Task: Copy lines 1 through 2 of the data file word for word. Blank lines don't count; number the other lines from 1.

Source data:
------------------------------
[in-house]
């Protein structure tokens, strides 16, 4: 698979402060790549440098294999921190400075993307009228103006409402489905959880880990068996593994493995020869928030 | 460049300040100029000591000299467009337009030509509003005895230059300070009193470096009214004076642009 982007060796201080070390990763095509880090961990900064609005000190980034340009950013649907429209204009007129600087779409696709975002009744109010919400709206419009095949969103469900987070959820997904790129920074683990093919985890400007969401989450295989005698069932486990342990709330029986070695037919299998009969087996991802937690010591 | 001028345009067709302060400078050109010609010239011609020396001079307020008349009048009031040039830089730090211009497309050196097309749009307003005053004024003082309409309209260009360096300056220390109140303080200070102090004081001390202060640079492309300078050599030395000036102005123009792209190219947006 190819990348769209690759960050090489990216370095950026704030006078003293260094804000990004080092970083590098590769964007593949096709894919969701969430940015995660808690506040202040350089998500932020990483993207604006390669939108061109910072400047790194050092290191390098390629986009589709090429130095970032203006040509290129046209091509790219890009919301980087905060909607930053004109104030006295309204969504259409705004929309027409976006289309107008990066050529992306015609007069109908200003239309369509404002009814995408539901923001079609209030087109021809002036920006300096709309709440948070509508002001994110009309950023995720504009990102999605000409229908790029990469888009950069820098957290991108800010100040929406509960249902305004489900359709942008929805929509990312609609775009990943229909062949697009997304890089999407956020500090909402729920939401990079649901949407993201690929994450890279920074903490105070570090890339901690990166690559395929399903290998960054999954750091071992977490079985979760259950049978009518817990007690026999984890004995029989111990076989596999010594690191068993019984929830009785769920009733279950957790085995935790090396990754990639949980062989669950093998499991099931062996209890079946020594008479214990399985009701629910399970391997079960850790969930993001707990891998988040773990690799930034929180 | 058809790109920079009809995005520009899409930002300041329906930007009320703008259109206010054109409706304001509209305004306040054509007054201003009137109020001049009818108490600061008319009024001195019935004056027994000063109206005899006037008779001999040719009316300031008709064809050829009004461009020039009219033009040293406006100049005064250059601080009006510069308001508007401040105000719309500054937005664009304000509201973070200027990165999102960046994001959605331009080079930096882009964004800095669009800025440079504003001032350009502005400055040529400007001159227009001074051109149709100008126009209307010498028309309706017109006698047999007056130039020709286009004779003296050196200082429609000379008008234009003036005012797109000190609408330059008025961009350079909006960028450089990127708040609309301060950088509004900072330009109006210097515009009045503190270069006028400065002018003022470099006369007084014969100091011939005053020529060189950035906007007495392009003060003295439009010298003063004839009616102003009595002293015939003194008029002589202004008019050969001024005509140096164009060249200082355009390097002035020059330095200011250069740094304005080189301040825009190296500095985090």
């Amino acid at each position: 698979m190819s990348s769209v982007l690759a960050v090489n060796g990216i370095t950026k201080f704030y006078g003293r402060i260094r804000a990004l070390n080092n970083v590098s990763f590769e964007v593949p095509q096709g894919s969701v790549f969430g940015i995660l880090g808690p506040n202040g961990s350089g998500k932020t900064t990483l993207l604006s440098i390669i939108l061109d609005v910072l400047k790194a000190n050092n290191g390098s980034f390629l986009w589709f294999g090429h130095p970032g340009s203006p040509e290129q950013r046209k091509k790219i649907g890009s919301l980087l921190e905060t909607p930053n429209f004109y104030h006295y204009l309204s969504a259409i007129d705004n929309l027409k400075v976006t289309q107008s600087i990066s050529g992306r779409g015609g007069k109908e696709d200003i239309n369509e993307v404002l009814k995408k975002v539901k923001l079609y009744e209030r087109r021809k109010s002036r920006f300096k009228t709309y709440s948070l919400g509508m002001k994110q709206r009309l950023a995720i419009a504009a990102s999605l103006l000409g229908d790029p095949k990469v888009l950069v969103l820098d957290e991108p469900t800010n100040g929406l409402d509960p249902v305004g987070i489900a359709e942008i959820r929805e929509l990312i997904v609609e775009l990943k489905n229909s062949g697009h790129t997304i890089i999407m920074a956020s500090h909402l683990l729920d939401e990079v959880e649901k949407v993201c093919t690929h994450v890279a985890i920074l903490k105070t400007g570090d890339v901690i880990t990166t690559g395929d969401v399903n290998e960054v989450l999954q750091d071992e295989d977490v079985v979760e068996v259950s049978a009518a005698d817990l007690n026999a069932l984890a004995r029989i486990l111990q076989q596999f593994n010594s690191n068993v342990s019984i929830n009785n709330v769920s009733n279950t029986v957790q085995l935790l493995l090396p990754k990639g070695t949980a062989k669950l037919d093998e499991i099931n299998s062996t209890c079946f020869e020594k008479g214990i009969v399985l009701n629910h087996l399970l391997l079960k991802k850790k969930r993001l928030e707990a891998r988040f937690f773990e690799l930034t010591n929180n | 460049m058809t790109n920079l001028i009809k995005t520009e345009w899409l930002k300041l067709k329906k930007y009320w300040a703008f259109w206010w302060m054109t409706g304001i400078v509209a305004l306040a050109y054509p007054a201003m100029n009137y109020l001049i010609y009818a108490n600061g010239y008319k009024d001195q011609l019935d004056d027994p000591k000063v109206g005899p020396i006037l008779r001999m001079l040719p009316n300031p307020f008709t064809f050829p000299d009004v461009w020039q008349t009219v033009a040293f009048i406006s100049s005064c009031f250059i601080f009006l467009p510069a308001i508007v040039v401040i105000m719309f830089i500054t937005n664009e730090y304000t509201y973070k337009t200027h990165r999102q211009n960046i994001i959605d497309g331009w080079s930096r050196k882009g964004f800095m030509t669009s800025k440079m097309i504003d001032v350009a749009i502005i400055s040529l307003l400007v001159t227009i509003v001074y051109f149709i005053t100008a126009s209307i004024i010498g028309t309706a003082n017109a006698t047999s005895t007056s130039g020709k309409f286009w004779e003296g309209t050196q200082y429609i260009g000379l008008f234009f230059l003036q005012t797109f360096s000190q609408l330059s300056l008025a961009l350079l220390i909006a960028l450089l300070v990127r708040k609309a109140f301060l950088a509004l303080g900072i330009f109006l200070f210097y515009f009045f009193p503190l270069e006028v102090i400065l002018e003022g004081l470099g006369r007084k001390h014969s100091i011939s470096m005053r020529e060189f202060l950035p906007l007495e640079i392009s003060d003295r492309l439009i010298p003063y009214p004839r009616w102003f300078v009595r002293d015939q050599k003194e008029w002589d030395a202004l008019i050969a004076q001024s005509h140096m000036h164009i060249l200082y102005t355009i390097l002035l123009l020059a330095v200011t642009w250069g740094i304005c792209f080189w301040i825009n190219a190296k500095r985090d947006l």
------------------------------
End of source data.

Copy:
[in-house]
């Protein structure tokens, strides 16, 4: 698979402060790549440098294999921190400075993307009228103006409402489905959880880990068996593994493995020869928030 | 460049300040100029000591000299467009337009030509509003005895230059300070009193470096009214004076642009 982007060796201080070390990763095509880090961990900064609005000190980034340009950013649907429209204009007129600087779409696709975002009744109010919400709206419009095949969103469900987070959820997904790129920074683990093919985890400007969401989450295989005698069932486990342990709330029986070695037919299998009969087996991802937690010591 | 001028345009067709302060400078050109010609010239011609020396001079307020008349009048009031040039830089730090211009497309050196097309749009307003005053004024003082309409309209260009360096300056220390109140303080200070102090004081001390202060640079492309300078050599030395000036102005123009792209190219947006 190819990348769209690759960050090489990216370095950026704030006078003293260094804000990004080092970083590098590769964007593949096709894919969701969430940015995660808690506040202040350089998500932020990483993207604006390669939108061109910072400047790194050092290191390098390629986009589709090429130095970032203006040509290129046209091509790219890009919301980087905060909607930053004109104030006295309204969504259409705004929309027409976006289309107008990066050529992306015609007069109908200003239309369509404002009814995408539901923001079609209030087109021809002036920006300096709309709440948070509508002001994110009309950023995720504009990102999605000409229908790029990469888009950069820098957290991108800010100040929406509960249902305004489900359709942008929805929509990312609609775009990943229909062949697009997304890089999407956020500090909402729920939401990079649901949407993201690929994450890279920074903490105070570090890339901690990166690559395929399903290998960054999954750091071992977490079985979760259950049978009518817990007690026999984890004995029989111990076989596999010594690191068993019984929830009785769920009733279950957790085995935790090396990754990639949980062989669950093998499991099931062996209890079946020594008479214990399985009701629910399970391997079960850790969930993001707990891998988040773990690799930034929180 | 058809790109920079009809995005520009899409930002300041329906930007009320703008259109206010054109409706304001509209305004306040054509007054201003009137109020001049009818108490600061008319009024001195019935004056027994000063109206005899006037008779001999040719009316300031008709064809050829009004461009020039009219033009040293406006100049005064250059601080009006510069308001508007401040105000719309500054937005664009304000509201973070200027990165999102960046994001959605331009080079930096882009964004800095669009800025440079504003001032350009502005400055040529400007001159227009001074051109149709100008126009209307010498028309309706017109006698047999007056130039020709286009004779003296050196200082429609000379008008234009003036005012797109000190609408330059008025961009350079909006960028450089990127708040609309301060950088509004900072330009109006210097515009009045503190270069006028400065002018003022470099006369007084014969100091011939005053020529060189950035906007007495392009003060003295439009010298003063004839009616102003009595002293015939003194008029002589202004008019050969001024005509140096164009060249200082355009390097002035020059330095200011250069740094304005080189301040825009190296500095985090």